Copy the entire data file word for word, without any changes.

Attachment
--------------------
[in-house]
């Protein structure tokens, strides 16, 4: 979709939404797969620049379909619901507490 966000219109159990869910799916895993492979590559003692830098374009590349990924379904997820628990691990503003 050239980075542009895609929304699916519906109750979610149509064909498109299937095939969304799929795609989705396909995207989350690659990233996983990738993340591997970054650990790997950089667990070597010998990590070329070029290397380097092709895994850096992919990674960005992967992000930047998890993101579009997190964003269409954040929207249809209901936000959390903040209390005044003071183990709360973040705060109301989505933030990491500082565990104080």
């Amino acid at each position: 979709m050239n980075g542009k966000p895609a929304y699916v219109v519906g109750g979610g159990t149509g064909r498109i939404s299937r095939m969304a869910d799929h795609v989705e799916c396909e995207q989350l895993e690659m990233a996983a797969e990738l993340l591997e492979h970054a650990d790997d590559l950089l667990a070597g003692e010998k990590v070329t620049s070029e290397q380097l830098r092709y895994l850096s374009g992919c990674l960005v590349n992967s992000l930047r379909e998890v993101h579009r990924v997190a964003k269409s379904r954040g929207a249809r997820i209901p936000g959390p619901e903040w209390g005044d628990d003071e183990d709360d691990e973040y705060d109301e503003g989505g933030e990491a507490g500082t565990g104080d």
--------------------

[in-house]
């Protein structure tokens, strides 16, 4: 979709939404797969620049379909619901507490 966000219109159990869910799916895993492979590559003692830098374009590349990924379904997820628990691990503003 050239980075542009895609929304699916519906109750979610149509064909498109299937095939969304799929795609989705396909995207989350690659990233996983990738993340591997970054650990790997950089667990070597010998990590070329070029290397380097092709895994850096992919990674960005992967992000930047998890993101579009997190964003269409954040929207249809209901936000959390903040209390005044003071183990709360973040705060109301989505933030990491500082565990104080």
């Amino acid at each position: 979709m050239n980075g542009k966000p895609a929304y699916v219109v519906g109750g979610g159990t149509g064909r498109i939404s299937r095939m969304a869910d799929h795609v989705e799916c396909e995207q989350l895993e690659m990233a996983a797969e990738l993340l591997e492979h970054a650990d790997d590559l950089l667990a070597g003692e010998k990590v070329t620049s070029e290397q380097l830098r092709y895994l850096s374009g992919c990674l960005v590349n992967s992000l930047r379909e998890v993101h579009r990924v997190a964003k269409s379904r954040g929207a249809r997820i209901p936000g959390p619901e903040w209390g005044d628990d003071e183990d709360d691990e973040y705060d109301e503003g989505g933030e990491a507490g500082t565990g104080d």